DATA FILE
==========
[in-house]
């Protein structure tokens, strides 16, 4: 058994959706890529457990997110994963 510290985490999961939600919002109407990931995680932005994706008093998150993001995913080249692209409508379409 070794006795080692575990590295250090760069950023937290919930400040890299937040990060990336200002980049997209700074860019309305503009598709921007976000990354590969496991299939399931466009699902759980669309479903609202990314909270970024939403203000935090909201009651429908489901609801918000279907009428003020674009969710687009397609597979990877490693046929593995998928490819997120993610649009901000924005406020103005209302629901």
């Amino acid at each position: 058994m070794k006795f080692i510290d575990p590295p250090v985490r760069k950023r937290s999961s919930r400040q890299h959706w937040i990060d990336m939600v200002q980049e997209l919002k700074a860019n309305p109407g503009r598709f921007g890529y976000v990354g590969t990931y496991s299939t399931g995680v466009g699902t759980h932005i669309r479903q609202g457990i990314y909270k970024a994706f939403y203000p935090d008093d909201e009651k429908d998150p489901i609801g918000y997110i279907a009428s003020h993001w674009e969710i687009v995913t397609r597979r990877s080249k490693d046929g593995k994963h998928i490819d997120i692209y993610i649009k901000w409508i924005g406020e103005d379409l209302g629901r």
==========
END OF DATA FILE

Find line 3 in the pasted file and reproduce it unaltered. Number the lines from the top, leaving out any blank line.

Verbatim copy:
């Amino acid at each position: 058994m070794k006795f080692i510290d575990p590295p250090v985490r760069k950023r937290s999961s919930r400040q890299h959706w937040i990060d990336m939600v200002q980049e997209l919002k700074a860019n309305p109407g503009r598709f921007g890529y976000v990354g590969t990931y496991s299939t399931g995680v466009g699902t759980h932005i669309r479903q609202g457990i990314y909270k970024a994706f939403y203000p935090d008093d909201e009651k429908d998150p489901i609801g918000y997110i279907a009428s003020h993001w674009e969710i687009v995913t397609r597979r990877s080249k490693d046929g593995k994963h998928i490819d997120i692209y993610i649009k901000w409508i924005g406020e103005d379409l209302g629901r």